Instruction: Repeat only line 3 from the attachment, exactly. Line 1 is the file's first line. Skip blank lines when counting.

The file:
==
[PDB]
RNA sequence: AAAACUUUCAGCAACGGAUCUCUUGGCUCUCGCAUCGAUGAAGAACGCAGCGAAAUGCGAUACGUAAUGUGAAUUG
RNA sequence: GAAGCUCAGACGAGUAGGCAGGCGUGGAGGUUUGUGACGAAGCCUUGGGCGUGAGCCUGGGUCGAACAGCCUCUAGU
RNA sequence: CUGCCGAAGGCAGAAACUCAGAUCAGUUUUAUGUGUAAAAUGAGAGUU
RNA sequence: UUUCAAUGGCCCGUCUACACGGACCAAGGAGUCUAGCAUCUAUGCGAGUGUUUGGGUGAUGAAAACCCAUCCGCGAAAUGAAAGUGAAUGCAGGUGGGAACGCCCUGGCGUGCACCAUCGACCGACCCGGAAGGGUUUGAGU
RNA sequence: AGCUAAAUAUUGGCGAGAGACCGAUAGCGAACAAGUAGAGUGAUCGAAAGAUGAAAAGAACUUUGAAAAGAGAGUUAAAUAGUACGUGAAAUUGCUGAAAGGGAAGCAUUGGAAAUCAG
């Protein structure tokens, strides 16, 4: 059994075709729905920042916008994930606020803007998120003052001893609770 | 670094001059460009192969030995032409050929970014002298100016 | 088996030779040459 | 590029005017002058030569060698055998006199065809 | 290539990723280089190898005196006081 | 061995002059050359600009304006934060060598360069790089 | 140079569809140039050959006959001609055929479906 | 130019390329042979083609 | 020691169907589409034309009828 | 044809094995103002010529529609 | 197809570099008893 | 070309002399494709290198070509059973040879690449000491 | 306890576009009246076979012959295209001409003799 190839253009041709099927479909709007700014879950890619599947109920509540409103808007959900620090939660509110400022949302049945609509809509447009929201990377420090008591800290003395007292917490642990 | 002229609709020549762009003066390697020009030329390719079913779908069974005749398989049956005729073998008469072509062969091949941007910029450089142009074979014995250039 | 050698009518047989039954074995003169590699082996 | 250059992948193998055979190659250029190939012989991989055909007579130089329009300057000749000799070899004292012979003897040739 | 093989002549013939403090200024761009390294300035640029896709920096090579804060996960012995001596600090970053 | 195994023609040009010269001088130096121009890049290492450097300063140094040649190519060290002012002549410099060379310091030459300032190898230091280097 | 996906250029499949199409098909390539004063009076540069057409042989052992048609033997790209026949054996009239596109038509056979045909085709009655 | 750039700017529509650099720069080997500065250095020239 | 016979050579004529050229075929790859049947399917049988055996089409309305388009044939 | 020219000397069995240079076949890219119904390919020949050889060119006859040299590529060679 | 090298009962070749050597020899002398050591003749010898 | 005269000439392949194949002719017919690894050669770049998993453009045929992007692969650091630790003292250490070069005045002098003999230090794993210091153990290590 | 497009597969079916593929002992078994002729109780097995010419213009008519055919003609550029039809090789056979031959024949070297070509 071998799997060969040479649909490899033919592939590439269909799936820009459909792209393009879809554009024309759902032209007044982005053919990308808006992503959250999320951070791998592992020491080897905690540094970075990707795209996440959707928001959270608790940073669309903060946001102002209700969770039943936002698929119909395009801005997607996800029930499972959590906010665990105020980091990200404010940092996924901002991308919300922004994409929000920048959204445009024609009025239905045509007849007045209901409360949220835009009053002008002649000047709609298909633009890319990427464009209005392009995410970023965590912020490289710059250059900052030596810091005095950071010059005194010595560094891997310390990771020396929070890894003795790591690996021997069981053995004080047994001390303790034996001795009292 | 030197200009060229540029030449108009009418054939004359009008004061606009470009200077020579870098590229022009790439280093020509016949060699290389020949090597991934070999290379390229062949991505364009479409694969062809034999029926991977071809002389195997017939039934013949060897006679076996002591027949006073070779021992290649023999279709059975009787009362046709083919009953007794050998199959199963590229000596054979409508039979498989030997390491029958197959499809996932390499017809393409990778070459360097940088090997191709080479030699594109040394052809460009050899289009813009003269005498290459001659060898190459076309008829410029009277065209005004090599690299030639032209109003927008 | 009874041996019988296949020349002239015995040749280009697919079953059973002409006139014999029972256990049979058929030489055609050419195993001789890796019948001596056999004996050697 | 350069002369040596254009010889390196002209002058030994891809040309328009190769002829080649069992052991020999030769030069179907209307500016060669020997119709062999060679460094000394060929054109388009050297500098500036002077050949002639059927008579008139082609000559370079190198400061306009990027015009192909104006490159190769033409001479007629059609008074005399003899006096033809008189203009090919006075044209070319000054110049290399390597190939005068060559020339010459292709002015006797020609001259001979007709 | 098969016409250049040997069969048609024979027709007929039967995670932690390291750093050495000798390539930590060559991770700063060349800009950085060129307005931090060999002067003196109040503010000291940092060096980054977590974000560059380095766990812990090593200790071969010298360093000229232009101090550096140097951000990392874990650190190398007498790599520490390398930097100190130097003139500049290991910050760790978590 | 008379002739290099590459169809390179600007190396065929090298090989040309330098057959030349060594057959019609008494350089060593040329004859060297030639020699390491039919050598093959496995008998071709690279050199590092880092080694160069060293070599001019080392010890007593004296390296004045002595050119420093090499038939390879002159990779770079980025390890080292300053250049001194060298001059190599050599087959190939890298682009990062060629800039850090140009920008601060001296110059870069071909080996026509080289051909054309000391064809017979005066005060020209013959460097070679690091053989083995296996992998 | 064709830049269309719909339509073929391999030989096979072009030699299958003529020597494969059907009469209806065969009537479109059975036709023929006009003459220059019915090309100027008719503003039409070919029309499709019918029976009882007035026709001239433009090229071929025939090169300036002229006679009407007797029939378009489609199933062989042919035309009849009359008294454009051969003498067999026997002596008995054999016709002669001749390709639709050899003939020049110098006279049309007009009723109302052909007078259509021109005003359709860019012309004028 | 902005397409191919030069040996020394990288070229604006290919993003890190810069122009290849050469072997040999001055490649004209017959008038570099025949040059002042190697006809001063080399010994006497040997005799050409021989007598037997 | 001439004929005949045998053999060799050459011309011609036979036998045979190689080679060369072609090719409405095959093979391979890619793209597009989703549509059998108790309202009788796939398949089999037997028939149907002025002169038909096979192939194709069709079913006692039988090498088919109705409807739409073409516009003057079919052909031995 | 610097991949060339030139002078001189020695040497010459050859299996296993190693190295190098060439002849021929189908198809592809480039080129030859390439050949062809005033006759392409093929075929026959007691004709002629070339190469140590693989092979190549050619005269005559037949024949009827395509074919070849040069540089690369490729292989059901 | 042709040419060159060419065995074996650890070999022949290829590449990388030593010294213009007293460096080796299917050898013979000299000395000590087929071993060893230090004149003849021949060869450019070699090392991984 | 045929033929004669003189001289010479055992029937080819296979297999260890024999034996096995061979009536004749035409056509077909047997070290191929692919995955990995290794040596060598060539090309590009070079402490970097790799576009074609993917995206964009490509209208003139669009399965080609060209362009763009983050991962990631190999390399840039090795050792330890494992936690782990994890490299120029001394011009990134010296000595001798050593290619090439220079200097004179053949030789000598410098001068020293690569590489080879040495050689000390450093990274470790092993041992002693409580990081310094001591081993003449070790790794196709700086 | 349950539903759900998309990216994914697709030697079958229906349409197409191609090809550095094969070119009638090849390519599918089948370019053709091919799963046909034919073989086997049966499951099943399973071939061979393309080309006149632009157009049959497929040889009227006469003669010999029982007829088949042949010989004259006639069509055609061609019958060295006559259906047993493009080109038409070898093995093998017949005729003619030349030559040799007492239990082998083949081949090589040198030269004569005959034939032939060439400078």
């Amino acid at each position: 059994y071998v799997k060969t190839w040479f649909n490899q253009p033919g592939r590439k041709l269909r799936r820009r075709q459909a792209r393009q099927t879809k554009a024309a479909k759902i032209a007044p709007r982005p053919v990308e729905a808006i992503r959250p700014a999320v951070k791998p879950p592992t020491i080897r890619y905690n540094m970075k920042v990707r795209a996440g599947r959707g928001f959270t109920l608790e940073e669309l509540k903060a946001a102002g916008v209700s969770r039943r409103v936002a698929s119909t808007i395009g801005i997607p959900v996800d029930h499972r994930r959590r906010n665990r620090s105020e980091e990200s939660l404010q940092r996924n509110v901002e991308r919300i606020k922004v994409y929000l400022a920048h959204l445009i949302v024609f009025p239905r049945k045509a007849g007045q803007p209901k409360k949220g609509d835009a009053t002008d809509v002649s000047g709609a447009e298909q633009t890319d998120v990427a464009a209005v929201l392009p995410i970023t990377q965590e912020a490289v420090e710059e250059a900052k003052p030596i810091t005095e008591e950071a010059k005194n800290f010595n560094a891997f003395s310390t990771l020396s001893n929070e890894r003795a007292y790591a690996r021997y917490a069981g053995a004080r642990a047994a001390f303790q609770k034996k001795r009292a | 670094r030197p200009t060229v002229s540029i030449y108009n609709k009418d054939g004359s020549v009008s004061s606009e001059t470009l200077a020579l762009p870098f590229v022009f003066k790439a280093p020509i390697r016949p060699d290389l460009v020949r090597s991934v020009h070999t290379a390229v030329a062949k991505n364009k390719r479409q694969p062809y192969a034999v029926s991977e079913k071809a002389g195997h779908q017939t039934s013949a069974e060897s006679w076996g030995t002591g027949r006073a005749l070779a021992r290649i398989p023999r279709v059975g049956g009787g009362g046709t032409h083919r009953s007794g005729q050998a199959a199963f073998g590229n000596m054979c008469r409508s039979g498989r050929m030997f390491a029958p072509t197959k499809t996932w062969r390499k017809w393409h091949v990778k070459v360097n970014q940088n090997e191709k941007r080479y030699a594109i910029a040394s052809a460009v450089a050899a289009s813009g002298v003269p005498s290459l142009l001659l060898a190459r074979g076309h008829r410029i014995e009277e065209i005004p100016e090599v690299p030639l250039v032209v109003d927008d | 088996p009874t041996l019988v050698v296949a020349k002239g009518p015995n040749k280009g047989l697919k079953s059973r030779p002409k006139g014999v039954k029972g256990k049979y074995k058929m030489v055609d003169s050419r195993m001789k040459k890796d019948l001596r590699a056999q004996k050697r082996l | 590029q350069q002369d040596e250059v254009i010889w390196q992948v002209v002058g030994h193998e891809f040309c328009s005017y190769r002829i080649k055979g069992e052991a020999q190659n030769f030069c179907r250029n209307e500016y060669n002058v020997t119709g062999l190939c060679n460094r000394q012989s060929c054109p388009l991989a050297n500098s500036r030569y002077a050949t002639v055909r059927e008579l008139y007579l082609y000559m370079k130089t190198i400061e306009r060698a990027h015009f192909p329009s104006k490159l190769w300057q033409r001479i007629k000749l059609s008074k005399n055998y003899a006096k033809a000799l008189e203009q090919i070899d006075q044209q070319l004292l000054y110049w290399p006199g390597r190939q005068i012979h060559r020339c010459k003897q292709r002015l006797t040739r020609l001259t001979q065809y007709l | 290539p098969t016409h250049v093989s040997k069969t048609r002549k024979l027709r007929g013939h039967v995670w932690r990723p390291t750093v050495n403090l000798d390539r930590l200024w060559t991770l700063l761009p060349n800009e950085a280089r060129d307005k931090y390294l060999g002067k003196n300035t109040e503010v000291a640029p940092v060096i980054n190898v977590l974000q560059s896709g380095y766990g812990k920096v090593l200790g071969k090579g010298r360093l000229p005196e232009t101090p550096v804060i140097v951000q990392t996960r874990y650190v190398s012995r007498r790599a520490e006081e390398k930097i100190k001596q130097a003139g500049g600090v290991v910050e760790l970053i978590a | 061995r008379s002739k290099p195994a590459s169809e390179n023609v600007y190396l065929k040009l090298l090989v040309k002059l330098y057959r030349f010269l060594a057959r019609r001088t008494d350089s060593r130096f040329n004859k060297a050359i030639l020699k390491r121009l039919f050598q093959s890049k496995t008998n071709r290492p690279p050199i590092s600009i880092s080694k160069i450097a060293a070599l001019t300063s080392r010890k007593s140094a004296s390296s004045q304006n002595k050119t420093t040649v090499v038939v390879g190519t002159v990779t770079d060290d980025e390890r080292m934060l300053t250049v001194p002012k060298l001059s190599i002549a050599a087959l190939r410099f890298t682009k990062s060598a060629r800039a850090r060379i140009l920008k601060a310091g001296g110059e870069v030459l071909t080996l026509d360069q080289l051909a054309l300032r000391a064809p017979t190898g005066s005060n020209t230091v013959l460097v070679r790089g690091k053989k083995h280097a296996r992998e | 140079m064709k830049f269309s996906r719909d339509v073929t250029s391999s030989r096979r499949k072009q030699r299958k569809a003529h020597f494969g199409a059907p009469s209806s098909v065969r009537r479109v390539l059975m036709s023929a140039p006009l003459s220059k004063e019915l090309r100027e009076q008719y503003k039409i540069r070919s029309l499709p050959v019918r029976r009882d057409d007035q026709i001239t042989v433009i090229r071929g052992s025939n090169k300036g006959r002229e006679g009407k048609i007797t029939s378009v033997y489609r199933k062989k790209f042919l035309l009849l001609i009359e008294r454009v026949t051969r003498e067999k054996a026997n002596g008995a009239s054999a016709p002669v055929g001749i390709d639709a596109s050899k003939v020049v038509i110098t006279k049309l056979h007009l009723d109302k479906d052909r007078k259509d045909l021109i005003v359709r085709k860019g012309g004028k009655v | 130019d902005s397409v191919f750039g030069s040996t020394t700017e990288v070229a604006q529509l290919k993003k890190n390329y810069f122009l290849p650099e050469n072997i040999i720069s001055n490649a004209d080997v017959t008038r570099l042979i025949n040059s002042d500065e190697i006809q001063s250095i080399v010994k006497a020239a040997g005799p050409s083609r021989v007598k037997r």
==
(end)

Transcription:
RNA sequence: GAAGCUCAGACGAGUAGGCAGGCGUGGAGGUUUGUGACGAAGCCUUGGGCGUGAGCCUGGGUCGAACAGCCUCUAGU